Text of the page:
Jo kicked off the discussion, talking about the importance of senior management commitment to successful change programmes and with it, the need for a certain mindset that embraces mistakes and failures. Allowing individuals to fail while embracing the opportunities and insights, that those failures create, is paramount in helping organisations pivot into something ultimately more successful than what they planned for.
Jo talks about why the F word...failure, is not a dirty word and why, 'Failing fast but learning quickly', should be the mantra for all transformation programs.
We discuss why the method for managing the roll-out of organisational change, and the right change management tools, is so important. Agile working with self-organising teams, help the organisation manage the ensuing chaos in a way that waterfall methodology could never hope to.
The iterative nature of the Agile method and Agile skills generally, embeds 'learning from failure' from the outset. However, the cultural shift required to manage change does not come from the bottom-up and leaders can't underestimate the value of being comfortable with the uncomfortable.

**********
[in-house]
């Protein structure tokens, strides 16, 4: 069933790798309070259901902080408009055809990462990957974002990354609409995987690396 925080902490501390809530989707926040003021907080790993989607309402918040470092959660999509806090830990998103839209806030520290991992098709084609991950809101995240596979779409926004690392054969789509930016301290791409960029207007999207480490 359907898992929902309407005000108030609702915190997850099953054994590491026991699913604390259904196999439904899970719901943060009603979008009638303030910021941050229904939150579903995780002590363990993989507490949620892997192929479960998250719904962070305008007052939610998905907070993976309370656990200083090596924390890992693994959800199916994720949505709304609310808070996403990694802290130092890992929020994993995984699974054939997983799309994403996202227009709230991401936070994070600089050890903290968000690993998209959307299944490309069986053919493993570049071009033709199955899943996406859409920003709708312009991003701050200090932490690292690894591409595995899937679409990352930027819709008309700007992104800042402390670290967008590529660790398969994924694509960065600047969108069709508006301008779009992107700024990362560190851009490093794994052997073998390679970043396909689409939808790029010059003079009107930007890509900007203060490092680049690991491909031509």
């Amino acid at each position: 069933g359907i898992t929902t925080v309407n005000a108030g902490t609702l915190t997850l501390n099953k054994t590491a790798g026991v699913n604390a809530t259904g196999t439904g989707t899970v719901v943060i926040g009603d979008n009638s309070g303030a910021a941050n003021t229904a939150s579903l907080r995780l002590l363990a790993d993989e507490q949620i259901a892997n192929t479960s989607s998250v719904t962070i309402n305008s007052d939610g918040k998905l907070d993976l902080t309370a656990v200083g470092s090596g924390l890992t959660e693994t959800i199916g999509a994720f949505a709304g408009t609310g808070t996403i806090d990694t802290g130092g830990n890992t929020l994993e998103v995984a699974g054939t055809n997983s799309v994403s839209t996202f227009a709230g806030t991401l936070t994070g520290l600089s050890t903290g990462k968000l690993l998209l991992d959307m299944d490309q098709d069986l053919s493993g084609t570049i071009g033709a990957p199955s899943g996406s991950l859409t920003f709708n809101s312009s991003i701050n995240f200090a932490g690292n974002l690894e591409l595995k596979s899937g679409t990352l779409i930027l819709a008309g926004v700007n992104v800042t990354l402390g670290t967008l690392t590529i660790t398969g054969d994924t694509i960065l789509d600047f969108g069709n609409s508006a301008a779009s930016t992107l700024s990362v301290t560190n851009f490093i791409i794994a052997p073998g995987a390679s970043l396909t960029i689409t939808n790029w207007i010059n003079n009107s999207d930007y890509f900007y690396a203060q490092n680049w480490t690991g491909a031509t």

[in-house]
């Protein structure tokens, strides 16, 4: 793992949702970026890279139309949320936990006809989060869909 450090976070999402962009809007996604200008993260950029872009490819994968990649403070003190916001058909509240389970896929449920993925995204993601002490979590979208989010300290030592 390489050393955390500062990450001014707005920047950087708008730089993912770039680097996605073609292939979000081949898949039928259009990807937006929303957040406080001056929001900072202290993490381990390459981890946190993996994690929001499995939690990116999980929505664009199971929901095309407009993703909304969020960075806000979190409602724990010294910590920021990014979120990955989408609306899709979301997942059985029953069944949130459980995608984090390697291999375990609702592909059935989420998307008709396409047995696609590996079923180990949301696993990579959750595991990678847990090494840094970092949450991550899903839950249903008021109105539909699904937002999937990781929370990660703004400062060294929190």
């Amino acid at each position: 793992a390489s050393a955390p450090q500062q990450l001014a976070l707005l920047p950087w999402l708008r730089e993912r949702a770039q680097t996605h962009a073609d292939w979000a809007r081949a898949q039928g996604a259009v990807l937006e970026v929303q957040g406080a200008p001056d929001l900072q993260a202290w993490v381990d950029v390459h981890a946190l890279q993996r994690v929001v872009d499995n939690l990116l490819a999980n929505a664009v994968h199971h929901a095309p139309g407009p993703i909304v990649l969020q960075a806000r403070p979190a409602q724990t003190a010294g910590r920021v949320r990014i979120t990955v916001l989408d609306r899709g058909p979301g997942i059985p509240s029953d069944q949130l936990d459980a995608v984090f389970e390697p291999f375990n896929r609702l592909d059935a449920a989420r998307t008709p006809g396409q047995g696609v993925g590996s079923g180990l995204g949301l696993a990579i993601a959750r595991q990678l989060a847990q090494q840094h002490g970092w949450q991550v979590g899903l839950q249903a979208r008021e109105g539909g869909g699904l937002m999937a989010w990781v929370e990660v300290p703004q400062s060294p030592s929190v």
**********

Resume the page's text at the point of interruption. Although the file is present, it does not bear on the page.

On the question of what does a successful change programme look like and how do you deliver aggressive change programmes without being or becoming aggressive yourself, Jo suggests that from the outset, it is important to bring your employees with you, be clear on the purpose and vision for the change and be clear on the roles that individuals have to play in the project and the company culture post project.
By engaging hearts and minds from the outset during the pre-project stage or what the Lewin's change management model calls, the 'Unfreeze stage', organisations can greatly improve the efficacy of the programme and help pave the way for cultural change post project.
Managing Consutant, This is Milk